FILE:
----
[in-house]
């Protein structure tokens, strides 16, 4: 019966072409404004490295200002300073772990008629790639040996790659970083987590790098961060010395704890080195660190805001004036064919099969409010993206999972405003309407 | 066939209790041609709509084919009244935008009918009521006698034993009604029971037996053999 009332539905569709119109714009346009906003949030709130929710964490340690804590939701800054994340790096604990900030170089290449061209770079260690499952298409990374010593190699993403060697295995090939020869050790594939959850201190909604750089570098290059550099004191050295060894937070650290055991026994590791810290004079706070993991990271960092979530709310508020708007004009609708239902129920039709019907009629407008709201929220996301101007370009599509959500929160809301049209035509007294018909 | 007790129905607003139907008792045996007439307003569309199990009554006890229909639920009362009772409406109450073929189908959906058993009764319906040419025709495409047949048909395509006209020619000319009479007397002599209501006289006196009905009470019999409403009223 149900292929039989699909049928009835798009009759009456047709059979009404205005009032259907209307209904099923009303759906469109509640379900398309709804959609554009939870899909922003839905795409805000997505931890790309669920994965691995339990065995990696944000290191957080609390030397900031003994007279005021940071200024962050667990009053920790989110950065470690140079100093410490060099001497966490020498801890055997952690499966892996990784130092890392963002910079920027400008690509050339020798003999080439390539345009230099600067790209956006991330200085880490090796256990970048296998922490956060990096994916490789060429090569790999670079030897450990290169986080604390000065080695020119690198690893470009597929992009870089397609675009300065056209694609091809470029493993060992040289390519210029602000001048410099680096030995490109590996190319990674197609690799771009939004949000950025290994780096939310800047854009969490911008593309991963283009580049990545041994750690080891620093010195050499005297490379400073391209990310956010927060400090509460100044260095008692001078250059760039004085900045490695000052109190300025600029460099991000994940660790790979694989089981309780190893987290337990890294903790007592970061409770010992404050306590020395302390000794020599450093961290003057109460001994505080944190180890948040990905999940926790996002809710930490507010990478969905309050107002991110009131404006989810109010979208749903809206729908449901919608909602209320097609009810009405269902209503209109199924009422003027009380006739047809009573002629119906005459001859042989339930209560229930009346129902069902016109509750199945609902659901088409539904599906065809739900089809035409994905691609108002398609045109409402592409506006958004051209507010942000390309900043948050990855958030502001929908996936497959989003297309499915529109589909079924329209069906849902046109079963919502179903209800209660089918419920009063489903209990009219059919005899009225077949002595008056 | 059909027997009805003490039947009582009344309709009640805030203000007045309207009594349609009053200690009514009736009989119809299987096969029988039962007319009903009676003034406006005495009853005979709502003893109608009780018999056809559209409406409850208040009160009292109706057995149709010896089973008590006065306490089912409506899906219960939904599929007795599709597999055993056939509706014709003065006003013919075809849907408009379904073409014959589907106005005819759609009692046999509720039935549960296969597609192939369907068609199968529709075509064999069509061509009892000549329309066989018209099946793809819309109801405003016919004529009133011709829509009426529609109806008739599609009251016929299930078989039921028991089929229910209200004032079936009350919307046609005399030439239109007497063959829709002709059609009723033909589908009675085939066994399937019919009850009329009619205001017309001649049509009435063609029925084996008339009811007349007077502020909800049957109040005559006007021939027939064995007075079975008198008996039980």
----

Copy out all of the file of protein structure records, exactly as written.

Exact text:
[in-house]
């Protein structure tokens, strides 16, 4: 019966072409404004490295200002300073772990008629790639040996790659970083987590790098961060010395704890080195660190805001004036064919099969409010993206999972405003309407 | 066939209790041609709509084919009244935008009918009521006698034993009604029971037996053999 009332539905569709119109714009346009906003949030709130929710964490340690804590939701800054994340790096604990900030170089290449061209770079260690499952298409990374010593190699993403060697295995090939020869050790594939959850201190909604750089570098290059550099004191050295060894937070650290055991026994590791810290004079706070993991990271960092979530709310508020708007004009609708239902129920039709019907009629407008709201929220996301101007370009599509959500929160809301049209035509007294018909 | 007790129905607003139907008792045996007439307003569309199990009554006890229909639920009362009772409406109450073929189908959906058993009764319906040419025709495409047949048909395509006209020619000319009479007397002599209501006289006196009905009470019999409403009223 149900292929039989699909049928009835798009009759009456047709059979009404205005009032259907209307209904099923009303759906469109509640379900398309709804959609554009939870899909922003839905795409805000997505931890790309669920994965691995339990065995990696944000290191957080609390030397900031003994007279005021940071200024962050667990009053920790989110950065470690140079100093410490060099001497966490020498801890055997952690499966892996990784130092890392963002910079920027400008690509050339020798003999080439390539345009230099600067790209956006991330200085880490090796256990970048296998922490956060990096994916490789060429090569790999670079030897450990290169986080604390000065080695020119690198690893470009597929992009870089397609675009300065056209694609091809470029493993060992040289390519210029602000001048410099680096030995490109590996190319990674197609690799771009939004949000950025290994780096939310800047854009969490911008593309991963283009580049990545041994750690080891620093010195050499005297490379400073391209990310956010927060400090509460100044260095008692001078250059760039004085900045490695000052109190300025600029460099991000994940660790790979694989089981309780190893987290337990890294903790007592970061409770010992404050306590020395302390000794020599450093961290003057109460001994505080944190180890948040990905999940926790996002809710930490507010990478969905309050107002991110009131404006989810109010979208749903809206729908449901919608909602209320097609009810009405269902209503209109199924009422003027009380006739047809009573002629119906005459001859042989339930209560229930009346129902069902016109509750199945609902659901088409539904599906065809739900089809035409994905691609108002398609045109409402592409506006958004051209507010942000390309900043948050990855958030502001929908996936497959989003297309499915529109589909079924329209069906849902046109079963919502179903209800209660089918419920009063489903209990009219059919005899009225077949002595008056 | 059909027997009805003490039947009582009344309709009640805030203000007045309207009594349609009053200690009514009736009989119809299987096969029988039962007319009903009676003034406006005495009853005979709502003893109608009780018999056809559209409406409850208040009160009292109706057995149709010896089973008590006065306490089912409506899906219960939904599929007795599709597999055993056939509706014709003065006003013919075809849907408009379904073409014959589907106005005819759609009692046999509720039935549960296969597609192939369907068609199968529709075509064999069509061509009892000549329309066989018209099946793809819309109801405003016919004529009133011709829509009426529609109806008739599609009251016929299930078989039921028991089929229910209200004032079936009350919307046609005399030439239109007497063959829709002709059609009723033909589908009675085939066994399937019919009850009329009619205001017309001649049509009435063609029925084996008339009811007349007077502020909800049957109040005559006007021939027939064995007075079975008198008996039980």